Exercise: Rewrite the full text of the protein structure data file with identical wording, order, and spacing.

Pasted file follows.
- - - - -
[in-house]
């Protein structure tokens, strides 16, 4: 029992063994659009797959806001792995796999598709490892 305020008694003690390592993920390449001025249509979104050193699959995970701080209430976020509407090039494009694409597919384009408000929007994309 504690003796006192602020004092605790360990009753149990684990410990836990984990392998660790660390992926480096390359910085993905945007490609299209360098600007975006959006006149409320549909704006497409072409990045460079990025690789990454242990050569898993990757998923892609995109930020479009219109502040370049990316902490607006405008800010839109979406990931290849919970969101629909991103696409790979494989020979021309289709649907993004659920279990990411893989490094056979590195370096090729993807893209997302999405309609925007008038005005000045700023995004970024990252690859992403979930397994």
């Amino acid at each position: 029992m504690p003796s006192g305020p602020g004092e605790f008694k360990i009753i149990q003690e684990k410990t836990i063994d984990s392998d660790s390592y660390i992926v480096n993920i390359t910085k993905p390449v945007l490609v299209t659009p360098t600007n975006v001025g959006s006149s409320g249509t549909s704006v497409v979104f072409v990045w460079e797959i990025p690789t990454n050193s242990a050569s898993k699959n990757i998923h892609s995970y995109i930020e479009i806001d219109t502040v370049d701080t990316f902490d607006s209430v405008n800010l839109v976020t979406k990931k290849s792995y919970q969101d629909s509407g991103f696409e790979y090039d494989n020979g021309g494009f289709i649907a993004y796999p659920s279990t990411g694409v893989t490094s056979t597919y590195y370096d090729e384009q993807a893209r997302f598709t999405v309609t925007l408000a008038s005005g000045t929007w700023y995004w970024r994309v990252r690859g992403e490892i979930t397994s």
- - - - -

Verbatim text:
[in-house]
């Protein structure tokens, strides 16, 4: 029992063994659009797959806001792995796999598709490892 305020008694003690390592993920390449001025249509979104050193699959995970701080209430976020509407090039494009694409597919384009408000929007994309 504690003796006192602020004092605790360990009753149990684990410990836990984990392998660790660390992926480096390359910085993905945007490609299209360098600007975006959006006149409320549909704006497409072409990045460079990025690789990454242990050569898993990757998923892609995109930020479009219109502040370049990316902490607006405008800010839109979406990931290849919970969101629909991103696409790979494989020979021309289709649907993004659920279990990411893989490094056979590195370096090729993807893209997302999405309609925007008038005005000045700023995004970024990252690859992403979930397994």
């Amino acid at each position: 029992m504690p003796s006192g305020p602020g004092e605790f008694k360990i009753i149990q003690e684990k410990t836990i063994d984990s392998d660790s390592y660390i992926v480096n993920i390359t910085k993905p390449v945007l490609v299209t659009p360098t600007n975006v001025g959006s006149s409320g249509t549909s704006v497409v979104f072409v990045w460079e797959i990025p690789t990454n050193s242990a050569s898993k699959n990757i998923h892609s995970y995109i930020e479009i806001d219109t502040v370049d701080t990316f902490d607006s209430v405008n800010l839109v976020t979406k990931k290849s792995y919970q969101d629909s509407g991103f696409e790979y090039d494989n020979g021309g494009f289709i649907a993004y796999p659920s279990t990411g694409v893989t490094s056979t597919y590195y370096d090729e384009q993807a893209r997302f598709t999405v309609t925007l408000a008038s005005g000045t929007w700023y995004w970024r994309v990252r690859g992403e490892i979930t397994s």